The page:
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Op-ed Placement

    A Stealth Budget Bill

    BY Matt Kibbe
    05/19/2009
    by Matt Kibbe on 5/14/09.

    President Obama is insisting on arcane procedural language tucked away in the budget resolution conference report that will dramatically expand the federal government's control over your personal health care decisions and our nation's health care system, all without a single hearing or a public debate.

    That's right, without debate. The White House hopes to include its proposed wholesale transformation of the nation's health care delivery system in the budget reconciliation process, enabling Democrats to enact a sweeping government takeover with just 51 Senate votes instead of the usual 60 votes required to authorize new programs.

    This completely subverts the legislative process and violates Mr. Obama's oft promised, but never practiced, goals of transparency, bipartisanship and openness.

    Such sweeping and permanent policy change normally would be subjected to a careful authorization process that allows for hearings, alternative proposals and public comment. This arduous process serves a purpose. We have only begun to discover the mistakes and consequent damage resulting from the hurried and corrupt process that forced through the government "stimulus" bill in February.

    The move also flies in the face of two overwhelming votes in the Senate opposing this procedural sleight of hand. The first, approved by voice vote before the April recess, was an amendment to the Senate budget resolution offered by Sen. Jim DeMint, South Carolina Republican, requiring the support of 60 senators for any bill that would usher in government-run health care. On Thursday, the Senate voted again, 79-14, on a DeMint motion to instruct budget conferees to require 60 votes on any health care legislation that undermines an individual's choice of plan or doctor or shifts individuals from private health insurance into a government-run program.

    So why move ahead with such legislative trickery? "Virtually everyone who has been part of these discussions recognizes that reconciliation is not the preferred way to write this legislation," Senate Budget Committee Chairman Kent Conrad, North Dakota Democrat, said recently. "But the administration wants to have a reconciliation instruction as an insurance policy." Insurance, that is, against public opposition when the details of government-run health care finally see the light of day.

    After all, grass-roots opposition killed the last attempt to uproot our health care system in 1994, when activists dogged first lady Hillary Rodham Clinton on her national bus tour, the now infamous "Health Care Express." Grass-roots opposition ultimately killed HillaryCare, as embattled legislators opted to listen to their constituents instead of the wishes of the White House.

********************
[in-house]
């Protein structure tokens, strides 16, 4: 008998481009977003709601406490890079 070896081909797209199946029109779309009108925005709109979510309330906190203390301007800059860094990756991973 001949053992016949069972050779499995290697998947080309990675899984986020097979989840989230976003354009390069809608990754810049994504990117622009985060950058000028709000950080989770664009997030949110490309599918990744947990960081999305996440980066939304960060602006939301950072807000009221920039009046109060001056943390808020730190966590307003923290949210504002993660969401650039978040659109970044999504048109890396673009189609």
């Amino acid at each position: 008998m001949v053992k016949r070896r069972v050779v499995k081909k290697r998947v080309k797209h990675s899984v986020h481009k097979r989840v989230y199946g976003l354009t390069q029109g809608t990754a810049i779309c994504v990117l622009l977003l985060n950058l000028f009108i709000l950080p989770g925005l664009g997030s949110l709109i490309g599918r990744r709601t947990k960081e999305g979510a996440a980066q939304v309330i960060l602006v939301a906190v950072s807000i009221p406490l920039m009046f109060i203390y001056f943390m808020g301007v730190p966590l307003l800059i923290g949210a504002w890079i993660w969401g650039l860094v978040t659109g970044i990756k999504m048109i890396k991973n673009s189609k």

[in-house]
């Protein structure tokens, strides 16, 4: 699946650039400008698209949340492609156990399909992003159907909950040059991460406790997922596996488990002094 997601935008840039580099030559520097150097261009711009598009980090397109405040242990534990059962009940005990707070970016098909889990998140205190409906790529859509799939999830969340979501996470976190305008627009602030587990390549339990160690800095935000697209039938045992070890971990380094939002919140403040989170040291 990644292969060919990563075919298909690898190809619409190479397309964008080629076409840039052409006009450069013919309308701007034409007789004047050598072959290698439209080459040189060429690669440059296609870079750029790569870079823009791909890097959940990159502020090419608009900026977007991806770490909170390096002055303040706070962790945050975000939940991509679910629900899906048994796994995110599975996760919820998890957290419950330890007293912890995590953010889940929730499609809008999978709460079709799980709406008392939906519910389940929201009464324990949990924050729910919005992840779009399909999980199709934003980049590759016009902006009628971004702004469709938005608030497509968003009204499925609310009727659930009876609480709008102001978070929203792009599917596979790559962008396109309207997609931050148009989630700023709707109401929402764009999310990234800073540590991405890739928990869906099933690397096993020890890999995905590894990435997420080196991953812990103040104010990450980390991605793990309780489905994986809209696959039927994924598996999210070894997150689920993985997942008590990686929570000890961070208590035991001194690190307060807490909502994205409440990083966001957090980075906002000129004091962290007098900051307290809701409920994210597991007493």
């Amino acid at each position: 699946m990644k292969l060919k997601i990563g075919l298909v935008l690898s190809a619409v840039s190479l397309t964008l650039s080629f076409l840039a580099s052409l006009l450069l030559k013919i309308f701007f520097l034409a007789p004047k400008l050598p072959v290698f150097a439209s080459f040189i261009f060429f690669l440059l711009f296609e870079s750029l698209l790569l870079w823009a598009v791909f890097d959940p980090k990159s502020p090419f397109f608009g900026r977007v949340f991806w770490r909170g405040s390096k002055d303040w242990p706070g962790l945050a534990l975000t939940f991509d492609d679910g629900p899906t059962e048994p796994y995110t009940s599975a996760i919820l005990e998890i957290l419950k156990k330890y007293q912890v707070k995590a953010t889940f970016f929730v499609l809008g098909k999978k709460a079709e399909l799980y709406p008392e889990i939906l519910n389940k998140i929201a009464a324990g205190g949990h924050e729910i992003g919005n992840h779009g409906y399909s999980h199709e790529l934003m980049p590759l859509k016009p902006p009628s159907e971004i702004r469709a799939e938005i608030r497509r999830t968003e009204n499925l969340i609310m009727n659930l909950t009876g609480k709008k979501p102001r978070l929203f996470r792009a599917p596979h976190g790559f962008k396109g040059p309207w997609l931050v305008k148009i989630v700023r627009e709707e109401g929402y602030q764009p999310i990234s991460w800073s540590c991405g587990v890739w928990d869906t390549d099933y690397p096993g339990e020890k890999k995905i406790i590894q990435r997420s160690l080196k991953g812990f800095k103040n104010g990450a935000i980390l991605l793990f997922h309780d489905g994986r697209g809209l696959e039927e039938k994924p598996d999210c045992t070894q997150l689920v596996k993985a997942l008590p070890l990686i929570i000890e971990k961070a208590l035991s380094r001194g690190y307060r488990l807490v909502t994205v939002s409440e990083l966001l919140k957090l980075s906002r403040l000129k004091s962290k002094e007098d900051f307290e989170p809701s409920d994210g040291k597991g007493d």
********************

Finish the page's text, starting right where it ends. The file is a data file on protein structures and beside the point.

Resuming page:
And that's exactly what Mr. Obama fears: The American people might reject his grand health care reboot. By most accounts, the administration has been caught off-guard by rising opposition to its economic policies. Senior White House adviser David Axelrod, when questioned about the approximately 1 million Americans who showed up at rallies across the country on April 15, referred to the "tea party" protesters as "an element of disaffection that can mutate into something that's unhealthy."

    Was he channeling King George III, or what? The underreported remark reflected remarkable disdain for any publicly stated dissent from the Obama administration's aggressive big-government agenda. The usually taciturn Sen. Judd Gregg, New Hampshire Republican, went so far as to compare Mr. Obama's strong-arm tactics to stifle public debate on health care reform with those of an infamous Venezuelan dictator. "I can understand shaking Hugo Chavez's hand, but I can't understand embracing his politics ... cutting down the minority," he said.

    Americans would do well to be skeptical about inherent problems with government-rationed health care services. The federal government is already the dominant purchaser of health care services in the United States, primarily through Medicare and Medicaid.

    A recent New York Times article ("Shortage of Doctors an Obstacle to Obama Goals," by Robert Pear) unwittingly describes the growing distortions and de facto rationing caused by Medicare, with various industry lobbyists jockeying for advantage in the reimbursement-formularies game.

    Specifically, Medicare has created a shortage by underpaying primary care physicians, rationing access to care. My personal favorite line in the article comes from Dr. Atul Grover, chief lobbyist for the Association of American Medical Colleges: "We have to increase spending to save money."

    Now imagine a world where all Americans are herded into Medicare - a future where infinite demand for free services, skyrocketing costs, politically determined health priorities under a global budget, and some grey-suited Soviet with a clipboard determine whether the medical procedure you need to live is worth the cost to the Treasury.

    A cancer diagnosis used to trigger a frantic search for the best doctor in his or her field. Under ObamaCare, you might be better off with a fixer - a well-connected lobbyist to get you through the process of obtaining acceptable treatment.

    Matt Kibbe is president of FreedomWorks Foundation.